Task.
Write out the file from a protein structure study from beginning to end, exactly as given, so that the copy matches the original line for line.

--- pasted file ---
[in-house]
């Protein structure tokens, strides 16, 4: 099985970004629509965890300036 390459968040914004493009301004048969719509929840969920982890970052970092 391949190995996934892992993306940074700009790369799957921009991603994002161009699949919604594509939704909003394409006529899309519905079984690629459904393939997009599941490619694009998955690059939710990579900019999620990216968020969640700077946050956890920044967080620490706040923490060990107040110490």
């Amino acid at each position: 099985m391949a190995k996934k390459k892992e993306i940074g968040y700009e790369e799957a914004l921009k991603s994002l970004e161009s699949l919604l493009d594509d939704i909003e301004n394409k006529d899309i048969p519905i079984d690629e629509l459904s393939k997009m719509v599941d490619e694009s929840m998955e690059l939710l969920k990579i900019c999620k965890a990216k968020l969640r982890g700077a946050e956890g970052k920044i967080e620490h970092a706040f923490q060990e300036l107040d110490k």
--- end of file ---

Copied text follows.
[in-house]
């Protein structure tokens, strides 16, 4: 099985970004629509965890300036 390459968040914004493009301004048969719509929840969920982890970052970092 391949190995996934892992993306940074700009790369799957921009991603994002161009699949919604594509939704909003394409006529899309519905079984690629459904393939997009599941490619694009998955690059939710990579900019999620990216968020969640700077946050956890920044967080620490706040923490060990107040110490």
């Amino acid at each position: 099985m391949a190995k996934k390459k892992e993306i940074g968040y700009e790369e799957a914004l921009k991603s994002l970004e161009s699949l919604l493009d594509d939704i909003e301004n394409k006529d899309i048969p519905i079984d690629e629509l459904s393939k997009m719509v599941d490619e694009s929840m998955e690059l939710l969920k990579i900019c999620k965890a990216k968020l969640r982890g700077a946050e956890g970052k920044i967080e620490h970092a706040f923490q060990e300036l107040d110490k």